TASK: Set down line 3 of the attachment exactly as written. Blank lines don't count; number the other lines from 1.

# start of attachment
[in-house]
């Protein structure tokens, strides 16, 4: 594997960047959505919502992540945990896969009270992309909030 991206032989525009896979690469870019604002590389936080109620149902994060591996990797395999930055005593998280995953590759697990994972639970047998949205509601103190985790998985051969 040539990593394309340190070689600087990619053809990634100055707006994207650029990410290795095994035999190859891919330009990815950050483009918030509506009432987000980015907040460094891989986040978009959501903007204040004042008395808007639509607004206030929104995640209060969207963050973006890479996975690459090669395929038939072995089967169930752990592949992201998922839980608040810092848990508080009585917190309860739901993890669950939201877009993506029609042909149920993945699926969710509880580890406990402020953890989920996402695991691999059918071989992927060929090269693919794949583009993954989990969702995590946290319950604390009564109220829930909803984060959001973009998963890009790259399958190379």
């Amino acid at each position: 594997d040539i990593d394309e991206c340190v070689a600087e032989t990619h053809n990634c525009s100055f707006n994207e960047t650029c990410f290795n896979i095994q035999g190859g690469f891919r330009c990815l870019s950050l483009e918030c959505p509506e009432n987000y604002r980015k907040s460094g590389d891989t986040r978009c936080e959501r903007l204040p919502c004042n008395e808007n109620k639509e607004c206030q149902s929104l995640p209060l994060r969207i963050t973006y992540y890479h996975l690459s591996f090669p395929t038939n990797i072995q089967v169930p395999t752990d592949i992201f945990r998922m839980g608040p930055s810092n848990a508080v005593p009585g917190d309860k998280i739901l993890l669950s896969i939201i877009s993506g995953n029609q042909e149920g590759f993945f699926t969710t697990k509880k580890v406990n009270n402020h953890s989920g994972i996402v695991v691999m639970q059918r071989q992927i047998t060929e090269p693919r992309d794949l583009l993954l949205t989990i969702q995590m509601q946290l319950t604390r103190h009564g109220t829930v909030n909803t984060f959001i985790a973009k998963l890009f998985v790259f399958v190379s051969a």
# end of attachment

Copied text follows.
């Amino acid at each position: 594997d040539i990593d394309e991206c340190v070689a600087e032989t990619h053809n990634c525009s100055f707006n994207e960047t650029c990410f290795n896979i095994q035999g190859g690469f891919r330009c990815l870019s950050l483009e918030c959505p509506e009432n987000y604002r980015k907040s460094g590389d891989t986040r978009c936080e959501r903007l204040p919502c004042n008395e808007n109620k639509e607004c206030q149902s929104l995640p209060l994060r969207i963050t973006y992540y890479h996975l690459s591996f090669p395929t038939n990797i072995q089967v169930p395999t752990d592949i992201f945990r998922m839980g608040p930055s810092n848990a508080v005593p009585g917190d309860k998280i739901l993890l669950s896969i939201i877009s993506g995953n029609q042909e149920g590759f993945f699926t969710t697990k509880k580890v406990n009270n402020h953890s989920g994972i996402v695991v691999m639970q059918r071989q992927i047998t060929e090269p693919r992309d794949l583009l993954l949205t989990i969702q995590m509601q946290l319950t604390r103190h009564g109220t829930v909030n909803t984060f959001i985790a973009k998963l890009f998985v790259f399958v190379s051969a």